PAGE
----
New: Update on current car buying climate
1. Research vehicles and features.
2. Get preapproved for a loan.
3. Plan your trade-in.
4. Locate and test-drive the car.
5. Check sale price and warranties.
6. Review the deal and dealer financing.
7. Close the deal.
8. Take delivery.
Summer 2022 update: The ongoing semiconductor chip shortage and consequent vehicle shortage have caused prices for both new and used cars to hit record highs.
"Shrunken inventory continues to wreak havoc on both the new and used vehicle markets," said Jessica Caldwell, Edmunds' executive director of insights "Shoppers who can actually get their hands on a vehicle are committing to never-before-seen average payments and loan terms."
As a result, car shoppers today face a limited selection and price hikes from either dealer-added (often non-negotiable) accessories or "market adjustments." Discounts of any sort are scarcer than the cars themselves, leaving buyers with no negotiating power. If you don't like the price of a car, the dealership is betting the next person will. This leads to a greater sense of urgency to make a quick decision on a deal since the car may not be there if you go home to think about it.
These are far from normal times in terms of both the selection of cars available and the lack of discounts you may encounter. If you need a new vehicle today, we suggest starting your shopping process sooner rather than later, as analysts predict that the chipset shortage will likely affect pricing and inventory through this year and into 2023.
If you're shopping for a new or used car in today's difficult marketplace, please see "Car Buying Tips for 2022" for our experts' targeted, data-driven advice. Note that the article below was originally written before the chip shortage, back when vehicle prices were relatively stable and predictable. If the shortages continue, there may not be a so-called "best time to buy" for the foreseeable future. The best time in the current market is when you find a dealer that has the vehicle you want and is willing to sell it to you at MSRP or better, without any additional options that you may not need.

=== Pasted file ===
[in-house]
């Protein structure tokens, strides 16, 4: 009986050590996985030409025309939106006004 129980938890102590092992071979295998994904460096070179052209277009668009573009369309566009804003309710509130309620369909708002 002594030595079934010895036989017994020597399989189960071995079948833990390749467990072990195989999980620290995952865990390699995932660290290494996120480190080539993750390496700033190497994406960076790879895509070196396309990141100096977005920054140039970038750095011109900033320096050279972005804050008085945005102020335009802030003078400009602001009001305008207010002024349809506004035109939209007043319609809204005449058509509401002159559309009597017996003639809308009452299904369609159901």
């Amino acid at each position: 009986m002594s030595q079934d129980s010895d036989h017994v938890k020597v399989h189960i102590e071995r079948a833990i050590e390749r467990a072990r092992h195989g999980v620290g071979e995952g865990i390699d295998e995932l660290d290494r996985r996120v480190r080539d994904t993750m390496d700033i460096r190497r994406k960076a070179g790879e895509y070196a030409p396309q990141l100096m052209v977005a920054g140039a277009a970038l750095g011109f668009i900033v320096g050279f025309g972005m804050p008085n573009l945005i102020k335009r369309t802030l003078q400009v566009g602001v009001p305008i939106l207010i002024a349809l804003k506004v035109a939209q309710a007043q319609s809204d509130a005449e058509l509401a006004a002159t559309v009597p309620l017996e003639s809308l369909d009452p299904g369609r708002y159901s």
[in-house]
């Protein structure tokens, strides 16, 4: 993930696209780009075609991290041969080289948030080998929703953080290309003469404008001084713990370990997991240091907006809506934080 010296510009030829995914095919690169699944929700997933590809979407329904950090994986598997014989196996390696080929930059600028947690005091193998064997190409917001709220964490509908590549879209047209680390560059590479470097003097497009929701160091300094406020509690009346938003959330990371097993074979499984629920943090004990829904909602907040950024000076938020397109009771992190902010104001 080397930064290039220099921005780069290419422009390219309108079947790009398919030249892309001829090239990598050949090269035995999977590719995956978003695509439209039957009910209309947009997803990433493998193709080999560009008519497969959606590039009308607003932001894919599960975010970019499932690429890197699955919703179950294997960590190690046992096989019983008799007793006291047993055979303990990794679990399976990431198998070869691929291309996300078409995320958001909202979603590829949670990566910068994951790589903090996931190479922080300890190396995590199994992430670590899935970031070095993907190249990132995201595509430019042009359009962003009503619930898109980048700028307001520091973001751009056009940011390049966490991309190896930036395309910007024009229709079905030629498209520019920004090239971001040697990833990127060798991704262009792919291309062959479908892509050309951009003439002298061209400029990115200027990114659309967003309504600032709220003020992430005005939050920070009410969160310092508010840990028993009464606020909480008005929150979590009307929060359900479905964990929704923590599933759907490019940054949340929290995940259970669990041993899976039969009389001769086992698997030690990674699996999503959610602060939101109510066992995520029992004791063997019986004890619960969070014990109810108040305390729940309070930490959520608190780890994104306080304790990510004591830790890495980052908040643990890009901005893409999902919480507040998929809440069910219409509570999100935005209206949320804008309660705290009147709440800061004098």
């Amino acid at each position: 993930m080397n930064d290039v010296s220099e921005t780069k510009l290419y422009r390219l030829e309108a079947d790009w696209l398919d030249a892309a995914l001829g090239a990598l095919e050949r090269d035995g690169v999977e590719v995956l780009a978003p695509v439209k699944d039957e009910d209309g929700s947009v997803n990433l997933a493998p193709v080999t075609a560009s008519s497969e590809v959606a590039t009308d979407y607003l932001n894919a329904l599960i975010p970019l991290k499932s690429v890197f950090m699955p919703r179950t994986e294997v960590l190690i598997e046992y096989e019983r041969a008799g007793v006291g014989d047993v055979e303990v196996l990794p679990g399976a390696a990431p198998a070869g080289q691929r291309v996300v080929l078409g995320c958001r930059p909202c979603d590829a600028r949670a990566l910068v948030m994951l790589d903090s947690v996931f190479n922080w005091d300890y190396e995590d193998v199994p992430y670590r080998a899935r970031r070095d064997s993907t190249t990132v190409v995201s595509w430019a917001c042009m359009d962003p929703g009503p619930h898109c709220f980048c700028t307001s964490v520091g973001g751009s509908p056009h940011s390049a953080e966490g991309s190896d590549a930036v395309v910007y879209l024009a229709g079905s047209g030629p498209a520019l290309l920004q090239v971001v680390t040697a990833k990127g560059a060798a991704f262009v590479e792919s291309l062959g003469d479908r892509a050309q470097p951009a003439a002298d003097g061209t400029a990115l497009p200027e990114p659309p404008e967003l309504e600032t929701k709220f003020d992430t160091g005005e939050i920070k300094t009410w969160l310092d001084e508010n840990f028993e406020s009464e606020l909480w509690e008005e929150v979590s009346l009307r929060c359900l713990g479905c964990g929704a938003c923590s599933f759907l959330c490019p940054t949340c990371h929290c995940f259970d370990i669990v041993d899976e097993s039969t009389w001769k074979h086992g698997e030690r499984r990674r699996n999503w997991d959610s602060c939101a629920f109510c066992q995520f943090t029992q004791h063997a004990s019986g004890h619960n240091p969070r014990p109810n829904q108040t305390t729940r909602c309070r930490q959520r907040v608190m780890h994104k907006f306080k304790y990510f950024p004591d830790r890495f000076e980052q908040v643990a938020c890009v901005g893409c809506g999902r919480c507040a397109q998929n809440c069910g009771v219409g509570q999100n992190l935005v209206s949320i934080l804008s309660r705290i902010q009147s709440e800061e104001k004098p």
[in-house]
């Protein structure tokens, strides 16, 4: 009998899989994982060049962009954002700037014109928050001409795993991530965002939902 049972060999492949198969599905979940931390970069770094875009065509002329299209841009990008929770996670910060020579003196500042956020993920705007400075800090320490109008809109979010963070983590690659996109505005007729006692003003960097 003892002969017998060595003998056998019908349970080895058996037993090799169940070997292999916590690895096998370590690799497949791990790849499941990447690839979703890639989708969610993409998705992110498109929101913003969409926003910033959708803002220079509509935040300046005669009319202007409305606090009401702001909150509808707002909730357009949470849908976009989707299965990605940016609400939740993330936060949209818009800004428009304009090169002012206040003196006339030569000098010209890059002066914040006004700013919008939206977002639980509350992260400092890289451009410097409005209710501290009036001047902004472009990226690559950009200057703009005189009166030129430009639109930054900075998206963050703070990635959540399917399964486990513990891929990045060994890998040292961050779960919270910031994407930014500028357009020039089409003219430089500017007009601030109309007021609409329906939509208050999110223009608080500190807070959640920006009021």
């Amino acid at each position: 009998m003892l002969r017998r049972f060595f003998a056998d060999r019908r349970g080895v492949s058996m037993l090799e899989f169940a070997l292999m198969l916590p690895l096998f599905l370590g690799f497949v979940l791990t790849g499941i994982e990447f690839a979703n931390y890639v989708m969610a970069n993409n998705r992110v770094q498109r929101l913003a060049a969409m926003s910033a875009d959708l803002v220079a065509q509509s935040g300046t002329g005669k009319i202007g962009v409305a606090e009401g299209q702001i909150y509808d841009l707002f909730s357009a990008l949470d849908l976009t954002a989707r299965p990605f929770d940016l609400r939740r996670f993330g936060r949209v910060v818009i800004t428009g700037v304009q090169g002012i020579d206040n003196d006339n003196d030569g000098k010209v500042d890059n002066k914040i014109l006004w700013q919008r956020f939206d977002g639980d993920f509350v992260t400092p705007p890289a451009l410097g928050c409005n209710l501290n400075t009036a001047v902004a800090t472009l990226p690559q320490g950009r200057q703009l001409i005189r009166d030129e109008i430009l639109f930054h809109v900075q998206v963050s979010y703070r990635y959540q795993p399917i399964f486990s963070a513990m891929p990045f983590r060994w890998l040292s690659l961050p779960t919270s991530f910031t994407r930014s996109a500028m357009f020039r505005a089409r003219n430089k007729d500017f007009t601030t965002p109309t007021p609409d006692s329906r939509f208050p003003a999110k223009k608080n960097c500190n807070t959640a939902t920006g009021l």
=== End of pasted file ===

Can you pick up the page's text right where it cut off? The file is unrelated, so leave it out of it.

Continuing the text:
That said, many of the major elements of this story still ring true. You'll still need to research the car you want, get preapproved for a loan, and know how to handle the transaction.
Buying a new car is a big step, but it doesn't have to be a daunting one. Here's how to research, locate, price and negotiate to buy your new car. Smartphones make these steps easier than ever. It is now entirely possible for a buyer to shop for a vehicle while in line at the supermarket or waiting to pick up the kids.
This list explores the steps a buyer would take to purchase a new car. If you're looking to save more money and purchase a used car, the steps will differ slightly, which we cover in the article "How to Buy a Used Car in 10 Steps."
These eight steps could save you thousands of dollars on your next car. They'll also make the process at the dealer quicker and stress-free. Let's begin.